Myeloma treatment is first in new class of gene-influencing anticancer drugs

Patients with relapsed or refractory multiple myeloma can now benefit from treatment with the histone deacetylase inhibitor panobinostat (Farydak).

Panobinostat causes relaxation of chromatin, which is thought to activate the transcription of tumour suppressor genes. | SCIENCE PHOTO LIBRARY
Panobinostat causes relaxation of chromatin, which is thought to activate the transcription of tumour suppressor genes. | SCIENCE PHOTO LIBRARY

Panobinostat, in combination with bortezomib and dexamethasone, can be used in patients who have already received at least two prior treatments including bortezomib and an immunomodulator. It is taken as capsules once daily on days 1, 3, 5, 8, 10 and 12 of a 21-day cycle, starting at a dose of 20mg.

Epigenetic mechanism

Further information
View Farydak drug record 
Summary of Product Characteristics
Manufacturer: Novartis

Inhibition of histone deacetylase by panobinostat, leads to increased acetylation of histones, the proteins around which DNA is coiled to form a complex called chromatin. This acetylation results in relaxation of chromatin, which is thought to activate the transcription of tumour suppressor genes involved in cell cycle arrest and apoptosis.

Survival benefit

Approval of panobinostat was based on the results of a randomised, double-blind phase III trial (PANORAMA 1) in patients with relapsed or refractory multiple myeloma who had received one to three previous treatment regimens.

Median progression-free survival, the primary endpoint, was significantly longer in patients treated with panobinostat than in those who received placebo, at 11.99 months (95% CI 10.3312.94) versus 8.08 months (95% CI 7.569.23; hazard ratio 0.63, 95% CI 0.520.76; p<0.0001).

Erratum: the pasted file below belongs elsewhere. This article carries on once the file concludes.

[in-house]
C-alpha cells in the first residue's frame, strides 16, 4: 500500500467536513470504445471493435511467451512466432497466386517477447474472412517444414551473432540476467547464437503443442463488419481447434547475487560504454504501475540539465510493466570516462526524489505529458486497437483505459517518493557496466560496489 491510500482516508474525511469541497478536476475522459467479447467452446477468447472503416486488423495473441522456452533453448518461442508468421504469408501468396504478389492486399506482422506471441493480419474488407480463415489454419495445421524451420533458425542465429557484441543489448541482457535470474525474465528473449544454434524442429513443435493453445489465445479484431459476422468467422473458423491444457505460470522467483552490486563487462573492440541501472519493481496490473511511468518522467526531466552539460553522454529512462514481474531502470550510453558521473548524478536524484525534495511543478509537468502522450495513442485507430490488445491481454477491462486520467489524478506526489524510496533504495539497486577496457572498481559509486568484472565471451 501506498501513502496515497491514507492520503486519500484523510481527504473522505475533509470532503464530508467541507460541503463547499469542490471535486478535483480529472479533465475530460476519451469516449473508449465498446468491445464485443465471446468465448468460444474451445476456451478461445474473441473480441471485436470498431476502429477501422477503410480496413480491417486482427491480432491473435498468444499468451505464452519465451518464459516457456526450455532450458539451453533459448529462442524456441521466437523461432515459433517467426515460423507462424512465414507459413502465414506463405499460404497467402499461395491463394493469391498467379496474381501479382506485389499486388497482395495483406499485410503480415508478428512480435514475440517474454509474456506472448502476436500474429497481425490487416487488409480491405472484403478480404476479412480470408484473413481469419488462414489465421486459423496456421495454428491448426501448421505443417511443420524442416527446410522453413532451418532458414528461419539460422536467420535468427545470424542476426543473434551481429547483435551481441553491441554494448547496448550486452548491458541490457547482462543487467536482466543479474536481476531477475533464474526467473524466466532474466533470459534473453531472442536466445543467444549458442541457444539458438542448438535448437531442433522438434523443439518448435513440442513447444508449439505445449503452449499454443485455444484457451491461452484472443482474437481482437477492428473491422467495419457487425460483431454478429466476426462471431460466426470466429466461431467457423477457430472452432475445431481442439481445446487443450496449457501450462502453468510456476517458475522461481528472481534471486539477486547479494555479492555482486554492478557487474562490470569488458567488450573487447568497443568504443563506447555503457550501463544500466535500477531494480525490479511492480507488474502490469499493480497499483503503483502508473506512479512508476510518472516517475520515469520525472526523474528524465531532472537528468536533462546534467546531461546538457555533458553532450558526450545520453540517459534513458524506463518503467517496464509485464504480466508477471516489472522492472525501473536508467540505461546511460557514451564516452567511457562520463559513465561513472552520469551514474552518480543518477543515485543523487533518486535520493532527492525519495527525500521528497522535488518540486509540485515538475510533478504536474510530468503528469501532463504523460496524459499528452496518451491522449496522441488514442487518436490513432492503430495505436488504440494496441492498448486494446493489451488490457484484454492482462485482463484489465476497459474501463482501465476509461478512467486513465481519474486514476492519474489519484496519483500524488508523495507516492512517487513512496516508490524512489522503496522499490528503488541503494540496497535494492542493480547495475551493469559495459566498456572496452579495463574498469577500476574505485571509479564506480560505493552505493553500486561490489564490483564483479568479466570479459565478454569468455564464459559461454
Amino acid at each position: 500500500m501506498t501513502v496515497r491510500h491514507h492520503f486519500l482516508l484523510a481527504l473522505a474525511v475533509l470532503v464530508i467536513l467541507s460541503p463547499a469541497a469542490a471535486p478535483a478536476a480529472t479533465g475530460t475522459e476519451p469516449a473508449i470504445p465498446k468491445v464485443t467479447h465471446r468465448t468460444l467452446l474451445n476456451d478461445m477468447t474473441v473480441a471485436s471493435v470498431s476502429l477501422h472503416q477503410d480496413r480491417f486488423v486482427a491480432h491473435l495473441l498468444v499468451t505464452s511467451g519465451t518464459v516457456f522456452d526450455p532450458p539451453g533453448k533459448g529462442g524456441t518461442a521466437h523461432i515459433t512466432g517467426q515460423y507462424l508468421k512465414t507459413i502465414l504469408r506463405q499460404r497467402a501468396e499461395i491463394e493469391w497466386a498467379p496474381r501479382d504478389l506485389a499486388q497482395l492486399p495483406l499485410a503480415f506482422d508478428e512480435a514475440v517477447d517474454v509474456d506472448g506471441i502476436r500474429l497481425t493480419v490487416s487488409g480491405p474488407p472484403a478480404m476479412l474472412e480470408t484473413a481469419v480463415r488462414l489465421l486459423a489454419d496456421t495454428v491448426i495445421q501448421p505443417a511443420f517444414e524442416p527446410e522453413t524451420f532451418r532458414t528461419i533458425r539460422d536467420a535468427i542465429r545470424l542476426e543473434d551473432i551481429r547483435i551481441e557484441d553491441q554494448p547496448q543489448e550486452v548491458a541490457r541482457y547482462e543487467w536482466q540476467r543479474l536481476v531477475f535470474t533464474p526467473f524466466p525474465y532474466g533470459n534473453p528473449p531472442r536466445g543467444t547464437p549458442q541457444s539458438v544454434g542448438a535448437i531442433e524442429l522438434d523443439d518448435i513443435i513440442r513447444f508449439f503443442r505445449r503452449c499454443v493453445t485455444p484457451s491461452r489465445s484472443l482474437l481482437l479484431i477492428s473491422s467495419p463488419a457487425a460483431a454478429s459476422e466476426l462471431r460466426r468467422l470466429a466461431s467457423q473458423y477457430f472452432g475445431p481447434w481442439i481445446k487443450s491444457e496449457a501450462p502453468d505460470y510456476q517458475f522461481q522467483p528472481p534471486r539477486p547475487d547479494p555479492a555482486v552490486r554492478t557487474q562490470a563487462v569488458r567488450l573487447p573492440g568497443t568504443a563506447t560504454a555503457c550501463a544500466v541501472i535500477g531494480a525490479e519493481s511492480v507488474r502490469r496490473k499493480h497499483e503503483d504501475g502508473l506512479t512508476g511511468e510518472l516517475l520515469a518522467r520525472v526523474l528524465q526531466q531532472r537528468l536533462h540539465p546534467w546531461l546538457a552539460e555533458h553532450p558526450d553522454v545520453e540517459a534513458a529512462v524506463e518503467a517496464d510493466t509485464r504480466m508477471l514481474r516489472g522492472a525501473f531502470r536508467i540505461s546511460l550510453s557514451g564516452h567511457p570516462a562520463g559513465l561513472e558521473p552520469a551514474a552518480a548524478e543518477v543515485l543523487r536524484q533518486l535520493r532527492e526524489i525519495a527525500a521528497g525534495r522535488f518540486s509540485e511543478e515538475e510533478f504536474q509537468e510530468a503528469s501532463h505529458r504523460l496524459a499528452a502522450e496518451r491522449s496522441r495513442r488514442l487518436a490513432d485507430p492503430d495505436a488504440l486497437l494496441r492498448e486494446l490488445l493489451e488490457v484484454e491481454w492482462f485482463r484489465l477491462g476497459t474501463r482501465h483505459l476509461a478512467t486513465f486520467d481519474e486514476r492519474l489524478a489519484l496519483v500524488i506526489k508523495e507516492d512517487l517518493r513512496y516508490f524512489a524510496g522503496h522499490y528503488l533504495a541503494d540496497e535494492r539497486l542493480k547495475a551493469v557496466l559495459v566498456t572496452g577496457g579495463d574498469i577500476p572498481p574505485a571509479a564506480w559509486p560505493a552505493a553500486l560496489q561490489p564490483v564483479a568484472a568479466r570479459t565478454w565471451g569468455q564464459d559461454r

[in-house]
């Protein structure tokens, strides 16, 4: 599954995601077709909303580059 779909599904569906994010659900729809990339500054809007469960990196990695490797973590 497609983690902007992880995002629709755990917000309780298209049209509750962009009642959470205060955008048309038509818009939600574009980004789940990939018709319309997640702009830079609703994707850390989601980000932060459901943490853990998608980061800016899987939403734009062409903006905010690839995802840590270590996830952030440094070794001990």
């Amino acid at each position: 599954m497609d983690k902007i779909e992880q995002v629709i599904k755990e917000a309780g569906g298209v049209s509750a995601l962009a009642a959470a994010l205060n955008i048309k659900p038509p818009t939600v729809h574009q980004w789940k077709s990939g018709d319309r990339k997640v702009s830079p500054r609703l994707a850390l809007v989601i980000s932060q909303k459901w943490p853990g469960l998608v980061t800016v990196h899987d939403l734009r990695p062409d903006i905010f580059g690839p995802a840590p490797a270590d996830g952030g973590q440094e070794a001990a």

Diarrhoea and cardiac toxicity

Serious adverse events were reported in 60% of patients in the panobinostat group and 42% of patients in the placebo group. Common grade 34 laboratory abnormalities and adverse events included thrombocytopenia (67% in the panobinostat group vs 31% in the placebo group), lymphopenia (53% vs 40%), diarrhoea (26% vs 8%), asthenia or fatigue (24% vs 12%), and peripheral neuropathy (18% vs 15%).

Blood counts, fluid and electrolyte levels, and liver function must be monitored frequently in patients taking panobinostat and prescribers should be aware of the increased risks of bleeding and infection. Panobinostat may prolong the QT interval and caution is required when it is used in patients with pre-existing QT prolongation or relevant risk factors.

Women of childbearing potential should ensure they use contraception during and for 3 months after stopping treatment with panobinostat.

NICE approval 

NICE recommends panobinostat as an option for treating relapsed and/or refractory multiple myeloma in line with its marketing authorisation. Approval is contingent on the company providing the drug with the discount agreed in the patient access scheme.

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